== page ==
Even so, he couldn't risk it. There were too many crazies out there. And if Dean and Sammy found out— He didn't know what that would do to them, if it would warp the magic and break their brains or worse. Especially not with Buffy dead.

"Who are you?"

He whirled around, startled and a little surprised that anybody had managed to sneak up on him.

Her hair was red and shorter, her eyes lighter, and her expression anything but serene, but he recognized her immediately. Willow Rosenberg. The witch.

She was younger, of course, just another little girl. The Willow who had brought him his boys hadn't been much older, but she'd been hardened by much more suffering than this one had seen. The beginnings were there—undoubtedly at least partially because of these two graves—but there was more, far more, to come. She might be a witch, but she was not yet a warrior.

And if I tell her, if I try to warn her, she may never bring me the boys.

"I just wanted to pay my respects," he said.

She studied him a moment, eyes raking up and down him. "You're a hunter."

She already knew about hunters, then. How long had she been working with Buffy? She was barely twenty. How young did these Slayers get started? As young as he'd started his boys?

"You've never worked with us here," she went on. "Was it in L.A.?"

Something about the way she was looking at him made him wary of following that conversational lead, even into a lie. "No, I never worked with her," he replied. Simple lies were the best. "I knew her family, a long time ago." He tried to remember the dates on Joyce's headstone. He thought she'd been about the same age as Mary. "I went to school with Joyce."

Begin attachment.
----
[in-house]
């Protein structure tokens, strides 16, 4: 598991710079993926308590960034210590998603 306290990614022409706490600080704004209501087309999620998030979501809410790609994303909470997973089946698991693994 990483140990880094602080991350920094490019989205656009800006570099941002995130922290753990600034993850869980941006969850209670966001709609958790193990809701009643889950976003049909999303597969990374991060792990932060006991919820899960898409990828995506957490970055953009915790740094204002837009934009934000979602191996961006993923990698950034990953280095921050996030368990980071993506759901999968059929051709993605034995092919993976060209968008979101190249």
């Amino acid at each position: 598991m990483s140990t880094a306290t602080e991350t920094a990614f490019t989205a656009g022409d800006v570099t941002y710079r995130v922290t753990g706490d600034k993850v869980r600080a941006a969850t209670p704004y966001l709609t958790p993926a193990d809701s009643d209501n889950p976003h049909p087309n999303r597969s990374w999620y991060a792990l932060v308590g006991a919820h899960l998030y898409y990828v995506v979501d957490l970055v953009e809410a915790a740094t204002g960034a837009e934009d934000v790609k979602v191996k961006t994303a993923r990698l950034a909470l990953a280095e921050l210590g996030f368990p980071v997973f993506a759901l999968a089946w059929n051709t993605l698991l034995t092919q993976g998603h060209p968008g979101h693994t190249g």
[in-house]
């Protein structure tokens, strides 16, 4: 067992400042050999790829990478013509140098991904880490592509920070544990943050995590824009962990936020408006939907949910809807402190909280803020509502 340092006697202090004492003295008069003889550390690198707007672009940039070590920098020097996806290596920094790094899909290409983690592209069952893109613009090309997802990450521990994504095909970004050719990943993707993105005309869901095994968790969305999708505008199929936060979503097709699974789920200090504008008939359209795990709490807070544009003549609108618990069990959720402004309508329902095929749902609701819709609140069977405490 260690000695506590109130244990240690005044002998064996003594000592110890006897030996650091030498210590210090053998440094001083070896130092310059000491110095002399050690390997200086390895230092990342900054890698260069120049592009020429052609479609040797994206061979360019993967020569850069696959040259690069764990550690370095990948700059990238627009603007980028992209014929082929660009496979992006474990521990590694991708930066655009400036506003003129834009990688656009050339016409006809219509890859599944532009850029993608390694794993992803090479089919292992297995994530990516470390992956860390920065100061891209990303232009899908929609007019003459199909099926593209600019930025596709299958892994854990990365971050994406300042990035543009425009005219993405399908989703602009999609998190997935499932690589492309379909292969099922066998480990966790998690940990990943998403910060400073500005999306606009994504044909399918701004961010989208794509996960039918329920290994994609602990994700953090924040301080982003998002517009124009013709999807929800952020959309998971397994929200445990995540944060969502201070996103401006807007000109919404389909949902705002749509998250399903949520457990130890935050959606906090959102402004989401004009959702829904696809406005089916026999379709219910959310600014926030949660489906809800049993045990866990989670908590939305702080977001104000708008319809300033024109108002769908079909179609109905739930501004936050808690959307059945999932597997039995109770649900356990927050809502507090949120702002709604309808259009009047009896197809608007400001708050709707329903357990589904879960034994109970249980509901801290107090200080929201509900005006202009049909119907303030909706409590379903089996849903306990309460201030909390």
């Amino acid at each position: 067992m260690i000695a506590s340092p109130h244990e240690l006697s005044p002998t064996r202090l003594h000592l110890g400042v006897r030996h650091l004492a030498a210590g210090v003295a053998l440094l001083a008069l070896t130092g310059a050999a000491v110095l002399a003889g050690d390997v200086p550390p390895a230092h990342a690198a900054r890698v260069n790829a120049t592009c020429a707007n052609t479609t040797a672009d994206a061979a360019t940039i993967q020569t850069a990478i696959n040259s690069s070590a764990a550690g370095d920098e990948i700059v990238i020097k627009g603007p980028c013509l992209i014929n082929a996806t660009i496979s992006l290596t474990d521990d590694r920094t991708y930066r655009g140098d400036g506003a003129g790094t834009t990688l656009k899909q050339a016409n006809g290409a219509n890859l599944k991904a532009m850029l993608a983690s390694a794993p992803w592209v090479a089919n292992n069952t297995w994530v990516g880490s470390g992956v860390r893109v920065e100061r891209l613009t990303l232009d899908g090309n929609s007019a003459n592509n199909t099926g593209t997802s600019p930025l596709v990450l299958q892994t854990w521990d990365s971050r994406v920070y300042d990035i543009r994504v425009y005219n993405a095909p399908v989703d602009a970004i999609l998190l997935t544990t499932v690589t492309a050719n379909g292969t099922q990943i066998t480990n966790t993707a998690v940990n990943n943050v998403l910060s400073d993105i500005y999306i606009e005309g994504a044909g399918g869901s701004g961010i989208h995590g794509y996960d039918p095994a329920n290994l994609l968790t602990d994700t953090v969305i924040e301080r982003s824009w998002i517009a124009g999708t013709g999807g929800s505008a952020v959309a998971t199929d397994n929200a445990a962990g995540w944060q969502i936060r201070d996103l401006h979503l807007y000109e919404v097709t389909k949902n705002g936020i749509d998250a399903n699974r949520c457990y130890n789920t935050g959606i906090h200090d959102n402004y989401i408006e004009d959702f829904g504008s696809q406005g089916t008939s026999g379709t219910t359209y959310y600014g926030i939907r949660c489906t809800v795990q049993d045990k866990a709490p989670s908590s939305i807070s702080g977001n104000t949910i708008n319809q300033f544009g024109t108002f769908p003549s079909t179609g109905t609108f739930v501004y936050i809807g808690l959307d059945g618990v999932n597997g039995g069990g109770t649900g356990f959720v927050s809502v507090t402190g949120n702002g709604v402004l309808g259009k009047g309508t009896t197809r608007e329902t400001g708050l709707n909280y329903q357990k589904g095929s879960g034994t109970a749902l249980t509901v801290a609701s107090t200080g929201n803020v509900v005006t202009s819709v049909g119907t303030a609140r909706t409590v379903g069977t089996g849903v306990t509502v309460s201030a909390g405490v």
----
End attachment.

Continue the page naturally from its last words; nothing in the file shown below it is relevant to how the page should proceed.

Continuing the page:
"College?" Willow's voice was frosty. "So you knew Hank? Buffy's dad?"

He swallowed the surge of anger. He didn't like thinking about that bastard, and not just because he hated to be reminded that the boys weren't really his. What little Willow had told him about how the boys were conceived... Sure, the bastard might just have been possessed, but there were other, more sinister possibilities. There were plenty of monsters walking the world in human shells. "Not college. School." He forced himself to smile. "Like I said, a long time ago. We lost touch when Buffy was little." Not so much of a lie, really; she couldn't have been more than four or so when Willow brought him the boys.

He knew the gamble was successful when her expression softened, became a little confused. "Oh. Sorry. Joyce didn't— I mean, I don't know a lot about Joyce before they came here, except what Buffy told me. Did you just find out?"

"About a week ago. I thought— I mean, I couldn't believe they were both gone." He hesitated. "There wasn't a lot of time between them—was it related?"

"No," she said. Her voice was rough. The grief was still fresh. "Joyce had a stroke after brain surgery. Buffy— It was a fight."